The Interactive Audio Special Interest Group (IASIG) exists to allow developers of audio software, hardware, and content to freely exchange ideas about “interactive audio”. The goal of the group is to improve the performance of interactive applications by influencing hardware and software design, as well as leveraging the combined skills of the audio community to make better tools.  The IASIG has been influential in the development of audio standards, features, and APIs for Microsoft Windows and other platforms, and has helped numerous hardware companies define their directions for the future.

I’m so honored that out of the 46 sessions in the GDC Audio Track, the Interactive Audio Special Interest Group selected my presentation as one of their 7 recommended talks!  Here’s the whole list of IASIG Recommendations:

Session Title Time Location Speakers
Making Full Use of Orchestral Colors in Interactive Music Wednesday 11:00-12:00  West 3002 Jim Fowler (SCE- World Wide Studios)
Creating an Interactive Musical Experience for Fantasia: Music Evolved Wednesday 14:00-15:00  West 3006 Jeff Allen (Harmonix Music Systems), Devon Newsom (Harmonix Music Systems)
BioShock Infinite: Scoring in the Sky, a Postmortem Wednesday 17:00-18:00  West 3002 Garry Schyman (Garry Schyman Productions)
Peggle Blast: Big Concepts, Small Project Thursday 10:00-11:00  West 3006 RJ Mattingly (PopCap), Jaclyn Shumate (PopCap), Guy Whitmore (PopCap)
Inspiring Player Creativity in Disney Fantasia: Music Evolved Thursday 14:00-14:30  West 3020 Jonathan Mintz (Harmonix Music Systems)
LittleBigPlanet 3 and Beyond: Taking Your Score to Vertical Extremes Friday 10:00-11:00  West 3006 Winifred Phillips (Generations Productions LLC)
Where Does the Game End and the Instrument Begin? Friday 13:30-14:30  West 3006 Matt Boch (Harmonix Music Systems), Jon Moldover (Smule Inc.), Nick Bonardi (Ubisoft), David Young (Smule Inc.), Brian Schmidt (Brian Schmidt Studios)

GDC Audio Bootcamp

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The Game Developers Conference is nearly here!  It’ll be a fantastic week of learning and inspiration from March 2nd – March 6th.  On Tuesday March 3rd from 10am – 6pm, the GDC Audio Track will be hosting the ever-popular GDC Audio Bootcamp, and I’m honored to be an Audio Bootcamp speaker this year!

This will be the 14th year for the GDC Audio Bootcamp, and I’m honored to join the 9 other speakers who will present this year:

  • Michael Csurics, Voice Director/Writer, The Brightskull Entertainment Group
  • Damian Kastbauer, Technical Audio Lead, PopCap Games
  • Mark Kilborn, Audio Director, Raven Software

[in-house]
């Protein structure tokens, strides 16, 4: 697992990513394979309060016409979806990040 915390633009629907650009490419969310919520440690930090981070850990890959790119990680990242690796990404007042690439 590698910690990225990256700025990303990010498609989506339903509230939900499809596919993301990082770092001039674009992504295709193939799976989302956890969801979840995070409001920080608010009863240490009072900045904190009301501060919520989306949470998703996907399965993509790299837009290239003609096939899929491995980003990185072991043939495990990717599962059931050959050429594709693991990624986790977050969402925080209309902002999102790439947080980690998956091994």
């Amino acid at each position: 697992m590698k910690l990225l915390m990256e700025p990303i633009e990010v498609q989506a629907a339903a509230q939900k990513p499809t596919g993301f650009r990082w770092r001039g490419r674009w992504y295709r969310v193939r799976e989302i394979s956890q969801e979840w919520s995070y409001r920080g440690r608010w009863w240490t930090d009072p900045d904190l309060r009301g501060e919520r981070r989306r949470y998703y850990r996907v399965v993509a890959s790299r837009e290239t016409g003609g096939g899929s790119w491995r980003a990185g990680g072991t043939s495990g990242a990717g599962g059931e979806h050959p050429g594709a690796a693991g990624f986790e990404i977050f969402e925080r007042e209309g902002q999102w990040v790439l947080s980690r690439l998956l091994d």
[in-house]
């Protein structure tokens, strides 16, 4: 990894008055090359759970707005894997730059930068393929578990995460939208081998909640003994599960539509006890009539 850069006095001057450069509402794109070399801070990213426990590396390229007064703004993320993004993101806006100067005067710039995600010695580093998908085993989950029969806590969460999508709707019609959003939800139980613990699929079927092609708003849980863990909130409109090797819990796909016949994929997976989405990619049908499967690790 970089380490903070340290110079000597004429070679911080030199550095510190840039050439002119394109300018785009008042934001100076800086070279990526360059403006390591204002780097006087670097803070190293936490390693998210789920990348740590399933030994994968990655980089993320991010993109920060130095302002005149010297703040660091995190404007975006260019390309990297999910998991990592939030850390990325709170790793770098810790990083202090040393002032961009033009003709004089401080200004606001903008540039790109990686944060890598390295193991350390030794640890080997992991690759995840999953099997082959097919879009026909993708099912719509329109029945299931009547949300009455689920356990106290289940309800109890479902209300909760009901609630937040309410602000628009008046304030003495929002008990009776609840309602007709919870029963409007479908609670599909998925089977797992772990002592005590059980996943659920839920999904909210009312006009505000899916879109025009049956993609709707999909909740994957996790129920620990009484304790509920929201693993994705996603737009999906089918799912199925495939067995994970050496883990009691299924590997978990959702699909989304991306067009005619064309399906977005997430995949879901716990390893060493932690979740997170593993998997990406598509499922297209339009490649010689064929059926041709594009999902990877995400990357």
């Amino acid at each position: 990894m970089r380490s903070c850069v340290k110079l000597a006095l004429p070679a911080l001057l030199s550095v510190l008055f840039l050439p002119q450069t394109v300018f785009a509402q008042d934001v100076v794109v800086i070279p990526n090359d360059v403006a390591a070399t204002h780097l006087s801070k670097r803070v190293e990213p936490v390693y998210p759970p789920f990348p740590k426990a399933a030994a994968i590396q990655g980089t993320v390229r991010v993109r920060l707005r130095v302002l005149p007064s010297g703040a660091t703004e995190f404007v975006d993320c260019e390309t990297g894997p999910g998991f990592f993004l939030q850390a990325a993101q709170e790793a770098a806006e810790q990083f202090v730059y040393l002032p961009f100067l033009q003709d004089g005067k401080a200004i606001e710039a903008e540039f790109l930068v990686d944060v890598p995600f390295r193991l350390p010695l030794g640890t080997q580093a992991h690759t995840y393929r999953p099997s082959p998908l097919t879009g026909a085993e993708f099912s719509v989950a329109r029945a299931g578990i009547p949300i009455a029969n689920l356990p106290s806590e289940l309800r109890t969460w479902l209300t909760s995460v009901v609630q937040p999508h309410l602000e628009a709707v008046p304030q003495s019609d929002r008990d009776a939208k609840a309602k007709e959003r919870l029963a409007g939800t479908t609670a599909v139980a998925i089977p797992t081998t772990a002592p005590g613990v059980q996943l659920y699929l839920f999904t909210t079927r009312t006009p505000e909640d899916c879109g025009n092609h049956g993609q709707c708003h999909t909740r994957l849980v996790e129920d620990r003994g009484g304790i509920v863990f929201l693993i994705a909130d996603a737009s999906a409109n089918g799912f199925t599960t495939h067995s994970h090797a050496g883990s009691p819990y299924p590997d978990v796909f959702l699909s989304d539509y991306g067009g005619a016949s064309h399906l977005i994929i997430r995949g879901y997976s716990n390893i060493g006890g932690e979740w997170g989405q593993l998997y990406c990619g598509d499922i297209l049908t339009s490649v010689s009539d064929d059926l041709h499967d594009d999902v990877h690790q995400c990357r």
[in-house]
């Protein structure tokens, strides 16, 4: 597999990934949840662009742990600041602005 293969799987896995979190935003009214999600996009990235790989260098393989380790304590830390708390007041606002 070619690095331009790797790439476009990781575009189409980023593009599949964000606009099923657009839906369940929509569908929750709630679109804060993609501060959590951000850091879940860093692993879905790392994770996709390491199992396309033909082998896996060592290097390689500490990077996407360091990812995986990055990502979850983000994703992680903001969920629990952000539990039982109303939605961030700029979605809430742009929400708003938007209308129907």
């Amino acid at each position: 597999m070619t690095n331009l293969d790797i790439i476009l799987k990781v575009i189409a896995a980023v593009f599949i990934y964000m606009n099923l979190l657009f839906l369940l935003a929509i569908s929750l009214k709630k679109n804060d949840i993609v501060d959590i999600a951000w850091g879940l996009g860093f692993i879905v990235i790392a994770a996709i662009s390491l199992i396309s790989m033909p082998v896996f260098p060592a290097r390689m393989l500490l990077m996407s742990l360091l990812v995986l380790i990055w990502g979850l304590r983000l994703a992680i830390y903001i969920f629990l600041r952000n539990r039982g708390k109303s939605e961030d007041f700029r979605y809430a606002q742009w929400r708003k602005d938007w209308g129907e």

• Richard Ludlow, Audio Director, Hexany Audio
  • Peter McConnell, Composer, Little Big Note Music
  • Daniel Olsén, Audio, Independent
  • Winifred Phillips, Composer, Generations Productions LLC
  • Brian Schmidt, Founder, Brian Schmidt Studios
  • Scott Selfon, Principal Software Engineering Lead, Microsoft
  • Jay Weinland, Head of Audio, Bungie Studios

We’ll all be talking about creative, technical and logistical concerns as they pertain to game sound.  My talk will be from 11:15am to 12:15pm, and I’ll be focusing on “Advanced Composition Techniques for Adaptive Systems.”

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Here’s a description of my Audio Bootcamp talk:

Interactive music technologies have swept across the video game industry, changing the way that game music is composed, recorded, and implemented. Horizontal Resequencing and Vertical Layering have changed the way that music is integrated in the audio file format, while MIDI, MOD and generative models have changed the landscape of music data in games.  With all these changes, how does the game composer, audio director, sound designer and audio engineer address these unique challenges?  This talk will present an overview of today’s interactive music techniques, including numerous strategies for the deployment of successful interactive music structures in modern games. Included in the talk: Vertical Layering in additive and interchange systems, how resequencing methods benefit from the use of digital markers, and how traditionally linear music can be integrated into an interactive music system.

Right after my Bootcamp presentation, all the Audio Bootcamp presenters and attendees will head off to the ever-popular Lunchtime Surgeries.  No, the attendees won’t actually be able to crack open the minds of the presenters and see what’s going on in there, but as a metaphor, it does represent the core philosophy of this lively event.  The Lunchtime Surgeries offer attendees a chance to sit with the presenters at large roundtables and ask lots of questions.  It’s one of the most popular portions of the bootcamp, and I’ll be looking forward to it!

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If you’ll be attending the GDC Audio Track, then I highly recommend the Audio Bootcamp on Tuesday, March 3rd.  Hope to see you there!